Commercial Court judge: costs are “always a worry”


Knowles: Judges have to find ways to ensure participation at proportionate cost

A Commercial Court judge has said that the question of costs “worries me always” and should worry judges in all jurisdictions.

Mr Justice Robin Knowles, said it was not the amount of costs in itself that concerned him most, but the impact of costs “where there is a disparity of economic power between the parties”.

Speaking at an online seminar hosted by the Bar Council earlier this month on reducing costs and delays across jurisdictions, to help celebrate 125 years of the Commercial Court, the judge said it was important to remember that the Commercial Court dealt with cases “of the largest scale”.

He went on: “Some of these cases are not just about money, which could be huge, but about a point of market importance, which is going to come up again and again.

“Some of the cost is not driven by the number of lawyers in the courtroom, but the work outside the court and one has to be alive to that.

“There is so much at stake in some cases that the cost, although substantial, is not disproportionate, given what is at stake.”

However, Robin Knowles J said judges had to be “very vigilant” where there was a disparity in economic power between the parties, perhaps because one of them was a small or medium-sized business.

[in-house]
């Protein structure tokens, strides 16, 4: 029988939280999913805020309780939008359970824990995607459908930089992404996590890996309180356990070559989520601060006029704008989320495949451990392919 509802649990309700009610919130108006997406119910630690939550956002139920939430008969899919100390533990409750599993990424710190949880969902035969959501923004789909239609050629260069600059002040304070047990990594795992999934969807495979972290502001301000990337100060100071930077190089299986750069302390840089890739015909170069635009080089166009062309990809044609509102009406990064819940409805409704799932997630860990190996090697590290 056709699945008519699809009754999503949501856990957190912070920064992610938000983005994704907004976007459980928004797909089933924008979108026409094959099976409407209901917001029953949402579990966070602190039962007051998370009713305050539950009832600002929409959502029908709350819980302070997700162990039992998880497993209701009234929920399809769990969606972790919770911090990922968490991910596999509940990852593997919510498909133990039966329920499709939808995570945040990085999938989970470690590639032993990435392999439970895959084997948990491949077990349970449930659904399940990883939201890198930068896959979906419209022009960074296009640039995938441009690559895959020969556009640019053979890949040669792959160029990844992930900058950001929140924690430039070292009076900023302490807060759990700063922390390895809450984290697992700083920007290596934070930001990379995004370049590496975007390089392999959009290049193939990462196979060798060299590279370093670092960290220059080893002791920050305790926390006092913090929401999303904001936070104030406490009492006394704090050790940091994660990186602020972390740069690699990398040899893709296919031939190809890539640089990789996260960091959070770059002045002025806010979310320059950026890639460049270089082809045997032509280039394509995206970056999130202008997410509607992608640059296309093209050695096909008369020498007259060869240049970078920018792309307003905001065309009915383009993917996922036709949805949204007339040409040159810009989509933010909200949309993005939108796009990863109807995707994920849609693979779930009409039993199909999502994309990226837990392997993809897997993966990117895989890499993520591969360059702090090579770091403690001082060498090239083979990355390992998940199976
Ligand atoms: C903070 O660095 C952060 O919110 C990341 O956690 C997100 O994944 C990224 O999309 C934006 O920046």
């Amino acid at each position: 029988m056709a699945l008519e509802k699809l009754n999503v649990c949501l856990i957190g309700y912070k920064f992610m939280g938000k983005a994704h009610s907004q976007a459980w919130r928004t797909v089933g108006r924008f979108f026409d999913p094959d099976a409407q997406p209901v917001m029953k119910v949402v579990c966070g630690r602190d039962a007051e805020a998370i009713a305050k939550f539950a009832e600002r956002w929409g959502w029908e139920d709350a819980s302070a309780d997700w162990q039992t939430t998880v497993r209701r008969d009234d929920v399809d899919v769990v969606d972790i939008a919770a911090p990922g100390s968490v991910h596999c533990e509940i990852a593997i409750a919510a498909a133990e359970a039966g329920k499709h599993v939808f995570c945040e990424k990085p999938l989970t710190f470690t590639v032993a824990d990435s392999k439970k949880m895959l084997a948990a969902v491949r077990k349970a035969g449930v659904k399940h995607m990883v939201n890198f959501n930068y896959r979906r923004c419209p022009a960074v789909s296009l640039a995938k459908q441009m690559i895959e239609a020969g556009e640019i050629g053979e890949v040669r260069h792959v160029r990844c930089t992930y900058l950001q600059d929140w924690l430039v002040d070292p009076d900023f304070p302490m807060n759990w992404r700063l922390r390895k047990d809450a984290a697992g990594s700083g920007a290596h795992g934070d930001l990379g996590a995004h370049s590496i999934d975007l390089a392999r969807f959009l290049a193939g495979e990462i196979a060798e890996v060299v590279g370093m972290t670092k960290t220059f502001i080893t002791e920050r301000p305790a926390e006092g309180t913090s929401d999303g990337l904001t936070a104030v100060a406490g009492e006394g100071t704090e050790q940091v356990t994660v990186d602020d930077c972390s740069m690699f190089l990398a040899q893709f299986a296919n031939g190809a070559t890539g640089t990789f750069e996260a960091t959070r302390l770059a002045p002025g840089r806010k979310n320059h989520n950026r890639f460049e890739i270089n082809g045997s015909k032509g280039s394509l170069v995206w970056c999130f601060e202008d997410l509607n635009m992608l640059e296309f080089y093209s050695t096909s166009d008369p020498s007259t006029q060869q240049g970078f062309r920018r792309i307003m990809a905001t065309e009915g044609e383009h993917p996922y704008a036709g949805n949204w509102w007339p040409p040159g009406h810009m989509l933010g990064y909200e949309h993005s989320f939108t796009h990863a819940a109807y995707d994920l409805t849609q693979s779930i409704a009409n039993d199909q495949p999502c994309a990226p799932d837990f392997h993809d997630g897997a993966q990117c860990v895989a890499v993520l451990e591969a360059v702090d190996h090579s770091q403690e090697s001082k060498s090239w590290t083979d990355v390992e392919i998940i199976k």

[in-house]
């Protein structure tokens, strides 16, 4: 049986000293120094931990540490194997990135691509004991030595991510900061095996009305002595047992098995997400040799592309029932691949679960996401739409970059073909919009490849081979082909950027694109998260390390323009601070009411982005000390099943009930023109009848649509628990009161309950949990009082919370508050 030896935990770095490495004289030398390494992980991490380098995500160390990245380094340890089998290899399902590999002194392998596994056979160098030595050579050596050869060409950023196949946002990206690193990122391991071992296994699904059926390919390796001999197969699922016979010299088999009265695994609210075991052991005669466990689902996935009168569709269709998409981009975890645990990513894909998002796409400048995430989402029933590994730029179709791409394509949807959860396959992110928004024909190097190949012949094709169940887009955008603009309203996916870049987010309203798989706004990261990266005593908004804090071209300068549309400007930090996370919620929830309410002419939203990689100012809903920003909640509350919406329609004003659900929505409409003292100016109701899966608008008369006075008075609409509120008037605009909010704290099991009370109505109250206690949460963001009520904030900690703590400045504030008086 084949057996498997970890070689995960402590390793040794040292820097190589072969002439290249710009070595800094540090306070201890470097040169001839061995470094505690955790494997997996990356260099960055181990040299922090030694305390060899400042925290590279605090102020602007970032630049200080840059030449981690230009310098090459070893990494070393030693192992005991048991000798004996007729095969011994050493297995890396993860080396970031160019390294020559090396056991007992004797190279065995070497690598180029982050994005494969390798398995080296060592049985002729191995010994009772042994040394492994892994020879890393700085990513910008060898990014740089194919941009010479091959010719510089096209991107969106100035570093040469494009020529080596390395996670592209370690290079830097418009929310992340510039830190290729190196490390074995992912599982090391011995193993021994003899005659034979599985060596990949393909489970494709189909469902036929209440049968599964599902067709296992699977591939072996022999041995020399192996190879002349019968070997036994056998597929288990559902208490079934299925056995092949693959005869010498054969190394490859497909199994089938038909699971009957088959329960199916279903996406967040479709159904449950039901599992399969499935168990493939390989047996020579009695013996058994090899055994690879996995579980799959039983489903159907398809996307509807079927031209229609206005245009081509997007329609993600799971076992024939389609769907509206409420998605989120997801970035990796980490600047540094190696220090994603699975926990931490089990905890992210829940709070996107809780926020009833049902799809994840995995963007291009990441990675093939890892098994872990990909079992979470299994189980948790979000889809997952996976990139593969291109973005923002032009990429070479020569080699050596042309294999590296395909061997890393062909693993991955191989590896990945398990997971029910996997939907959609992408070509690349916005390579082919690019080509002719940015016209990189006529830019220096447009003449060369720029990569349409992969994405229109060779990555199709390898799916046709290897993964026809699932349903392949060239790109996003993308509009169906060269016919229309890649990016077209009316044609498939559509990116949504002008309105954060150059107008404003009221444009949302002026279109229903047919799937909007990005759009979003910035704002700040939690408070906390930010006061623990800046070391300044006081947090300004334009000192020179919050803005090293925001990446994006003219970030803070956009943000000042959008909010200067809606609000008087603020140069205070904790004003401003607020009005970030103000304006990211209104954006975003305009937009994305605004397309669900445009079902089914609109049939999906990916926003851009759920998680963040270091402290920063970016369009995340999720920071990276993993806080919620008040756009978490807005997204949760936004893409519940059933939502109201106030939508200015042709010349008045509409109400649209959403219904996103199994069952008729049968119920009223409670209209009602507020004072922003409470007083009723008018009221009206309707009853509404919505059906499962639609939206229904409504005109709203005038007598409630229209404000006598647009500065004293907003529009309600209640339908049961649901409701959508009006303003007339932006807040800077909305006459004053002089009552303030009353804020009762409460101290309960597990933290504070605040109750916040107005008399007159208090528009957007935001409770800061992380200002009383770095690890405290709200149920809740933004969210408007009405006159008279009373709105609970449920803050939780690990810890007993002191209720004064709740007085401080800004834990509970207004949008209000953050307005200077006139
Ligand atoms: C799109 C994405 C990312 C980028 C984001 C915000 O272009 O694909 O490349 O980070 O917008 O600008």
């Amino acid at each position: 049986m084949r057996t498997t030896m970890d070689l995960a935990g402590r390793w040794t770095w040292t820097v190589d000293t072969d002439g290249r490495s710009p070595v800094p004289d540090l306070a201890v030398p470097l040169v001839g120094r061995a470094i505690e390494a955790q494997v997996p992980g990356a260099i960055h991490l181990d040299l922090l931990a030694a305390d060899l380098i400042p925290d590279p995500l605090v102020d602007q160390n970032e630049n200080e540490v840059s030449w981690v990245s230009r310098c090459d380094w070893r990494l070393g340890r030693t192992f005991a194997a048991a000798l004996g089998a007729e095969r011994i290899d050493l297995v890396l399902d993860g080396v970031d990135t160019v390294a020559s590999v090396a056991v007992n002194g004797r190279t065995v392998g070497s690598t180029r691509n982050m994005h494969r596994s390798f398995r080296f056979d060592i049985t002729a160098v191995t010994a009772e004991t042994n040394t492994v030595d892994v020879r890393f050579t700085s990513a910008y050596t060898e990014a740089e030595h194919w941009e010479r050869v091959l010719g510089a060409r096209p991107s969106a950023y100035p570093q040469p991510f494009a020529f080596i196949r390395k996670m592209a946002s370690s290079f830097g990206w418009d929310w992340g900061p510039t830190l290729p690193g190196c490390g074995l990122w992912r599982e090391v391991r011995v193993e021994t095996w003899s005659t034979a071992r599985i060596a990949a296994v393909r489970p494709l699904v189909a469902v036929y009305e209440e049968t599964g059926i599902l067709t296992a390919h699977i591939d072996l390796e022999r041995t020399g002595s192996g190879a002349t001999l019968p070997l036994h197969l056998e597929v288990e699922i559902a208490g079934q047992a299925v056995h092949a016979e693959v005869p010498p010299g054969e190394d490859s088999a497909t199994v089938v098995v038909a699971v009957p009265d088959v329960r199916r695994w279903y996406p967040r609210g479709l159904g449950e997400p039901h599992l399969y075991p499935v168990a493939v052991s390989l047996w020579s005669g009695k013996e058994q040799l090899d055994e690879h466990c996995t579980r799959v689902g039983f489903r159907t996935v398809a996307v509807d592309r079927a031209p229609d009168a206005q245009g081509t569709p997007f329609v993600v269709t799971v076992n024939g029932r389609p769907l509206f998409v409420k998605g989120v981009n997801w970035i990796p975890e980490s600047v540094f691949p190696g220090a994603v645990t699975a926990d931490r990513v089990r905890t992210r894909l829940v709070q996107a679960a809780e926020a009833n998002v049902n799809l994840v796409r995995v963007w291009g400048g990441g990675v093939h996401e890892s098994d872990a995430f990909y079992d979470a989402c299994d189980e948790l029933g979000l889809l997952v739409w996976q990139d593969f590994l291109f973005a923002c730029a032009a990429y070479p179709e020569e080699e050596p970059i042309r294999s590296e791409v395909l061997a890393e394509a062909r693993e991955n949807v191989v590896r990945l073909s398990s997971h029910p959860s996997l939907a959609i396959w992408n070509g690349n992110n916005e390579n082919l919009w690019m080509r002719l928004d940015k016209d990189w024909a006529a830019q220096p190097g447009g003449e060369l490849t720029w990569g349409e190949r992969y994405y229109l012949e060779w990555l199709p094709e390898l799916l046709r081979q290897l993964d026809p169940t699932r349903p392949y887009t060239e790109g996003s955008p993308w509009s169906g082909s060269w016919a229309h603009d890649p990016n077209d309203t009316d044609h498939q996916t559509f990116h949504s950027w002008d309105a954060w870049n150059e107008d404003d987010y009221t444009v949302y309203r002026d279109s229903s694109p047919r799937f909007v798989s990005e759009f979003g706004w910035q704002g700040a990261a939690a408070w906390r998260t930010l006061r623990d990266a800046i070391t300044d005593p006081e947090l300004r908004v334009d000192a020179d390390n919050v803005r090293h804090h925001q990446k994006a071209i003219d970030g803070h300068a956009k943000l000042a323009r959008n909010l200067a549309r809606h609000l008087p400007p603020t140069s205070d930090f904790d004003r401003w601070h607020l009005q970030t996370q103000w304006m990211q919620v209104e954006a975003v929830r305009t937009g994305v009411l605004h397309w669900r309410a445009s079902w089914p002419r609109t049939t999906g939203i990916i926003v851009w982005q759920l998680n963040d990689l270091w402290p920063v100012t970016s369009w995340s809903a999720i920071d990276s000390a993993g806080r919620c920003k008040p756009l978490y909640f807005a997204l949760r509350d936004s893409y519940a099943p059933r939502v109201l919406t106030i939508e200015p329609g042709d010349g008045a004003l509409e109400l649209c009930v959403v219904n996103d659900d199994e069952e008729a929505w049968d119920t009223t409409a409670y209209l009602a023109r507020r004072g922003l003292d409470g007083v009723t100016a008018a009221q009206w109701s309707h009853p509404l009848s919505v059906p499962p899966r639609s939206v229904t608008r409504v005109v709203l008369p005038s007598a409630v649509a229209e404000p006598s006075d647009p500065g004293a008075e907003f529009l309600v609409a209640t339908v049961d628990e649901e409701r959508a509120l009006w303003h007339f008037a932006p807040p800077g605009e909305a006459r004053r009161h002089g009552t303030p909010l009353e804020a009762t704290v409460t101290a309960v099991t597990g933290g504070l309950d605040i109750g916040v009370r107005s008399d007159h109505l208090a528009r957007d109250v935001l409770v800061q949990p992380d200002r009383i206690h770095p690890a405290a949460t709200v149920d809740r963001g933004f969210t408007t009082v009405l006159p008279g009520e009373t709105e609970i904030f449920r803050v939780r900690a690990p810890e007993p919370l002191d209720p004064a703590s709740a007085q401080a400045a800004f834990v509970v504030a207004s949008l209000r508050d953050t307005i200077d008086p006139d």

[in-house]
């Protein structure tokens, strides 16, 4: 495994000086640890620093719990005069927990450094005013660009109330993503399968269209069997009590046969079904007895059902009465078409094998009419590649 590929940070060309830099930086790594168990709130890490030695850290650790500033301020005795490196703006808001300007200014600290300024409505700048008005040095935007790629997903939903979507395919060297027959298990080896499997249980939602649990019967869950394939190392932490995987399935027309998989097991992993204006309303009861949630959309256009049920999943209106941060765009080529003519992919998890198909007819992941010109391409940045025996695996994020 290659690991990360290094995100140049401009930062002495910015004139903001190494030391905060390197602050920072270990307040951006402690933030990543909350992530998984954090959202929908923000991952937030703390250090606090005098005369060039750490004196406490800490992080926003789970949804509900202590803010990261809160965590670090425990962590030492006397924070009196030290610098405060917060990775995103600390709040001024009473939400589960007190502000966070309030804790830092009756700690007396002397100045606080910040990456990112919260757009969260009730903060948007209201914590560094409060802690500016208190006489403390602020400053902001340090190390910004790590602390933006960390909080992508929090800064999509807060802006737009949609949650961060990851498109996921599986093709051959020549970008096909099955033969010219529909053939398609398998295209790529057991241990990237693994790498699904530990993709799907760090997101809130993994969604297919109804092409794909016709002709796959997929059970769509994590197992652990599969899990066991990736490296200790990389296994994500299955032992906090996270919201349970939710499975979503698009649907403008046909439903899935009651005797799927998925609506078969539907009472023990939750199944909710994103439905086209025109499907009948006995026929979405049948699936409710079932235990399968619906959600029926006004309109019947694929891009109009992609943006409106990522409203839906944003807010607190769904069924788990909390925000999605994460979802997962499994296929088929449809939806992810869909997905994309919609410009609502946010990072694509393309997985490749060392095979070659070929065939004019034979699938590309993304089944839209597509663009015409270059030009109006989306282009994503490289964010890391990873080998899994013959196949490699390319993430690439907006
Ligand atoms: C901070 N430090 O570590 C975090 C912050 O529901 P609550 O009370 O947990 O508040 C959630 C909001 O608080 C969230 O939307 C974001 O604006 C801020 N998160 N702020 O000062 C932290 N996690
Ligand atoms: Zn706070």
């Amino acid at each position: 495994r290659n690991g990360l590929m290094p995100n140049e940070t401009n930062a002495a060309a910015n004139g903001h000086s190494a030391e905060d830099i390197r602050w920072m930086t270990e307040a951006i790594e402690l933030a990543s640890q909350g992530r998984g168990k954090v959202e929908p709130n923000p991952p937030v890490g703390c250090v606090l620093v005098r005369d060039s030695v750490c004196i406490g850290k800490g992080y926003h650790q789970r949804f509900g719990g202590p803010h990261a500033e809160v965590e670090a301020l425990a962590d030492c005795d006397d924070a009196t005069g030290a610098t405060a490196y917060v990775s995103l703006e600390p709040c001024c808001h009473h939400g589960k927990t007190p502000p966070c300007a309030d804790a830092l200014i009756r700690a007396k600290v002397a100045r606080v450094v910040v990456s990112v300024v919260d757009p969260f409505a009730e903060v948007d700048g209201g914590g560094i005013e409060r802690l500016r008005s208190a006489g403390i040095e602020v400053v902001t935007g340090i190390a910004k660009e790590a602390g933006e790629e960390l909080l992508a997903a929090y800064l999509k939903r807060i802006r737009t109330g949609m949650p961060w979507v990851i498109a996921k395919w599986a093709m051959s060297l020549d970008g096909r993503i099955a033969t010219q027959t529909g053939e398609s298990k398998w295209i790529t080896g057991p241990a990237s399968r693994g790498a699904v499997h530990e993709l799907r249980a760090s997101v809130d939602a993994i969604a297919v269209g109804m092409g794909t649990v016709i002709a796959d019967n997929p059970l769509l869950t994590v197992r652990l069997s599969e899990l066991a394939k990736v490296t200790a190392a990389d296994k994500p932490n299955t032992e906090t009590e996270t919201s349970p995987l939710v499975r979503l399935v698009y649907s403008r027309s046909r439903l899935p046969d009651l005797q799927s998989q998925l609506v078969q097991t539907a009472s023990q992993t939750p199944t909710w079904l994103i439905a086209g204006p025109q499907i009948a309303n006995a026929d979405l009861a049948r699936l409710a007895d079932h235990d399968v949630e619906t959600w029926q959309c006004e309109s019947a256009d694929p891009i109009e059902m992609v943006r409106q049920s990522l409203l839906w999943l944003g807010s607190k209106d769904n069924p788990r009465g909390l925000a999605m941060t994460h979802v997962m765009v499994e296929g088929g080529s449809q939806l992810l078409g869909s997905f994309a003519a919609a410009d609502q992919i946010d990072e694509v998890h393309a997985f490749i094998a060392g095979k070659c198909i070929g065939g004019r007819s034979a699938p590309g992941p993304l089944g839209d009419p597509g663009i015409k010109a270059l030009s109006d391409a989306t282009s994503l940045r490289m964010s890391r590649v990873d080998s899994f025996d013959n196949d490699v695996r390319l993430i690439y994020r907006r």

The challenge then was to “fashion techniques” to ensure participation at proportionate cost.

“The costs question worries me always. It should worry everyone in all jurisdictions.”

Asked by session moderator Colin Passmore, senior partner of Simmons & Simmons, whether the High Court disclosure pilot had achieved its objective of “a change in mindset”, Robin Knowles J said it was “not there yet”.

He said the duty of co-operation under the pilot set out the “mindset that is required”.

The judge said the adversarial process was not about a “battleground” over the obligations of the parties in terms of disclosure – the battleground lay ahead when everyone was arguing over “the points that matter”.

He went on: “If we’re going to have a viable system of commercial dispute resolution, we need more than ever to ensure the co-operation of the lawyers and the parties on the way to the battleground. Disclosure is a case in point.”

Earlier in the session, Marion Smith QC, based at 39 Essex Chambers, said of the 830 claims issued in the Commercial Court in its last pre-Covid year, only 53 went to a full trial and there was a settlement rate of 60%. She said that since the lockdown, indications were that “the trends were very much the same”.

Ms Smith said the lead time for getting most cases listed where the court was approached last month was around six months. However, for the more complex cases needing a trial of four weeks or more, the Commercial Court would not give a date now before January 2022.

Brad Regehr, president of the Canadian Bar Association, said criticism about the cost of litigation had led to “much more aggressive case management” in Canada, particularly in his home state of Manitoba.

Manitoba had got to the point where judges were deliberately double-booking counsel for trials to put pressure on them to achieve settlements.




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